manufacture, under license to Vestas, 660 kW turbines.

Growth opportunities

Although wind power generation remains modest - according to the
Islamic Republic News Agency (IRNA), in 2005 wind contributed only
0.02 per cent to electricity production - it is likely that Iran will
continue to grow and develop its wind power capabilities.

Based on the latest developments in wind turbine technology, economic
evaluation and recent research into the country's wind energy
potential, electricity production though wind power is estimated to be
6500 MW.

For Iran's northern regions in particular, which are located far from
its main gas fields in the south, the capability to generate
electricity from wind power makes a lot of sense.
--
Yoshie

Top of Message | Previous Page | Permalink

Advanced Options


Options

Log In

Log In

Get Password

Get Password


Search Archives

Search Archives


Subscribe or Unsubscribe

Subscribe or Unsubscribe


Archives

June 2019
May 2019
April 2019
March 2019
February 2019
January 2019
December 2018
November 2018
October 2018
September 2018
August 2018
July 2018
June 2018
May 2018
April 2018
March 2018
February 2018
January 2018
December 2017
November 2017
October 2017
September 2017
August 2017
July 2017
June 2017
May 2017
April 2017
March 2017
February 2017
January 2017
December 2016
November 2016
October 2016
September 2016
August 2016
July 2016
June 2016
May 2016
April 2016
March 2016
February 2016
January 2016
December 2015
November 2015
October 2015
September 2015
August 2015
July 2015
June 2015
May 2015
April 2015
March 2015
February 2015
January 2015
December 2014
November 2014
October 2014
September 2014
August 2014
July 2014
June 2014
May 2014
April 2014
March 2014
February 2014
January 2014
December 2013
November 2013
October 2013
September 2013
August 2013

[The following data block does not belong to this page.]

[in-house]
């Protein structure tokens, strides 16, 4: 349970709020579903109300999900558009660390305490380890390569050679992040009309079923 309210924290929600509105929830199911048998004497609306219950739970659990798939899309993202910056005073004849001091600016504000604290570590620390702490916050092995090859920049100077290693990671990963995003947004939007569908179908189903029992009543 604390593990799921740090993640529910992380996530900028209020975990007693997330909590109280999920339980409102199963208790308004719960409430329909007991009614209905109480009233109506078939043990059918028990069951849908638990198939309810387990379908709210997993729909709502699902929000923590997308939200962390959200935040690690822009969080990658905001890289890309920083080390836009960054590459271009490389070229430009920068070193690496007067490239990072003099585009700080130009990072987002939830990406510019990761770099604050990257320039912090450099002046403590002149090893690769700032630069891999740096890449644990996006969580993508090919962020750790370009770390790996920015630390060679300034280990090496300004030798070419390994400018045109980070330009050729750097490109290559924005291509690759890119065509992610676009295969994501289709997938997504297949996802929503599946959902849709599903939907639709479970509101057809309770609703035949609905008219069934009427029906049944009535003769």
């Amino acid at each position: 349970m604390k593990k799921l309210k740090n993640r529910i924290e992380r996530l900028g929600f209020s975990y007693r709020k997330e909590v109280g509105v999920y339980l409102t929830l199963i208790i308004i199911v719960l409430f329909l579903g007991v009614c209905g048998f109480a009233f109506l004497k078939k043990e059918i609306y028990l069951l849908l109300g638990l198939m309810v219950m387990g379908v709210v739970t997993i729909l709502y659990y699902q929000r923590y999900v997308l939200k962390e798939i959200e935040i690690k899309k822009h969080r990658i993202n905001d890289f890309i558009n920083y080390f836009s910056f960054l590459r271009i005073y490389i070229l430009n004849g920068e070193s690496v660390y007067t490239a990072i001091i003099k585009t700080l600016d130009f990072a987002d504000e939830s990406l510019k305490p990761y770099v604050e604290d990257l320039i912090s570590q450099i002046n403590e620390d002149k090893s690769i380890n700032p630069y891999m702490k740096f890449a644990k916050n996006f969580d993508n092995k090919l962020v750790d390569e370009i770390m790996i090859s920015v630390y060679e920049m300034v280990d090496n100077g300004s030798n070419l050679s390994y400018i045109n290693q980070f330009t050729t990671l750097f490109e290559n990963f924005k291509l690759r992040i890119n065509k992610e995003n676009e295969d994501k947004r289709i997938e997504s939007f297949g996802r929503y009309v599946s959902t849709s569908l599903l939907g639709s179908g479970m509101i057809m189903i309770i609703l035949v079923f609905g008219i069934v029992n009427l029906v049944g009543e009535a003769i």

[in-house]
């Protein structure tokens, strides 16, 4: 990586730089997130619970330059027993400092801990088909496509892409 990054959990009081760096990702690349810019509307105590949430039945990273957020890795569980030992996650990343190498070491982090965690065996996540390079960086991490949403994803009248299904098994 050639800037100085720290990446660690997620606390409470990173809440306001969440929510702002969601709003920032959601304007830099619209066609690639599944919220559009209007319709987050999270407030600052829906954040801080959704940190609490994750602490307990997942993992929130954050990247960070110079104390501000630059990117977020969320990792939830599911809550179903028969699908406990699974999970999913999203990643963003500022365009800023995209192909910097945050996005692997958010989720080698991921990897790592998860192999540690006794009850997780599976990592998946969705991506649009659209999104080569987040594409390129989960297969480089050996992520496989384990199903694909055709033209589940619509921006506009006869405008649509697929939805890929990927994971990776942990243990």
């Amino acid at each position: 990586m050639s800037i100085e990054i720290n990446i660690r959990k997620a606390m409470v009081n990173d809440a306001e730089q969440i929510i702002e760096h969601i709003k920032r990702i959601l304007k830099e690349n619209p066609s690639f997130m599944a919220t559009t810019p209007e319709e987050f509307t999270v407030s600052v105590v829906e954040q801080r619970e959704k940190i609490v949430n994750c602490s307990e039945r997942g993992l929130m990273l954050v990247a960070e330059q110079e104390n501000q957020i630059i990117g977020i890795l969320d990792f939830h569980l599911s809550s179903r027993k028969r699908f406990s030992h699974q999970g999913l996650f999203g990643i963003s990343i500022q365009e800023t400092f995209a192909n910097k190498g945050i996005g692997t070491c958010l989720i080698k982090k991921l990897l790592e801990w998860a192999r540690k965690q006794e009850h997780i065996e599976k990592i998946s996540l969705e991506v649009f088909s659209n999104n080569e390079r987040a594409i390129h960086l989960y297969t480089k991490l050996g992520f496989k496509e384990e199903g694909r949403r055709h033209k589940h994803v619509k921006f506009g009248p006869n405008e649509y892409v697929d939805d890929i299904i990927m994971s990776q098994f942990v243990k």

July 2013
June 2013
May 2013
April 2013
March 2013
February 2013
January 2013
December 2012
November 2012
October 2012
September 2012
August 2012
July 2012
June 2012
May 2012
April 2012
March 2012
February 2012
January 2012
December 2011
November 2011
October 2011
September 2011
August 2011
July 2011
June 2011
May 2011
April 2011
March 2011
February 2011
January 2011
December 2010
November 2010
October 2010
September 2010
August 2010
July 2010
June 2010
May 2010
April 2010
March 2010
February 2010
January 2010
December 2009
November 2009
October 2009
September 2009
August 2009
July 2009
June 2009
May 2009
April 2009
March 2009
February 2009
January 2009
December 2008
November 2008
October 2008
September 2008
August 2008
July 2008
June 2008
May 2008
April 2008
March 2008
February 2008
January 2008
December 2007
November 2007
October 2007
September 2007
August 2007
July 2007
June 2007
May 2007
April 2007
March 2007
February 2007
January 2007
December 2006
November 2006
October 2006
September 2006
August 2006
July 2006
June 2006
May 2006
April 2006
March 2006
February 2006
January 2006
December 2005
November 2005
October 2005
September 2005
August 2005
July 2005
June 2005
May 2005
April 2005
March 2005
February 2005
January 2005
December 2004
November 2004
October 2004
September 2004
August 2004
July 2004
June 2004
May 2004
April 2004
March 2004
February 2004
January 2004
December 2003
November 2003
October 2003
September 2003
August 2003
July 2003
June 2003
May 2003
April 2003
March 2003
February 2003
January 2003
December 2002
November 2002
October 2002
September 2002
August 2002
July 2002
June 2002
May 2002
April 2002
March 2002
February 2002
January 2002
December 2001
November 2001
October 2001
September 2001
August 2001
May 2001
March 2001
February 2001
January 2001
December 2000
November 2000
October 2000
September 2000
August 2000
July 2000
May 2000
April 2000
March 2000
February 2000
January 2000
December 1999
November 1999
October 1999
September 1999
August 1999
July 1999
June 1999
May 1999
April 1999
March 1999
February 1999
January 1999
December 1998
November 1998
September 1998
August 1998
July 1998
June 1998
May 1998

ATOM RSS1 RSS2



LIST.UVM.EDU

CataList Email List Search Powered by the LISTSERV Email List Manager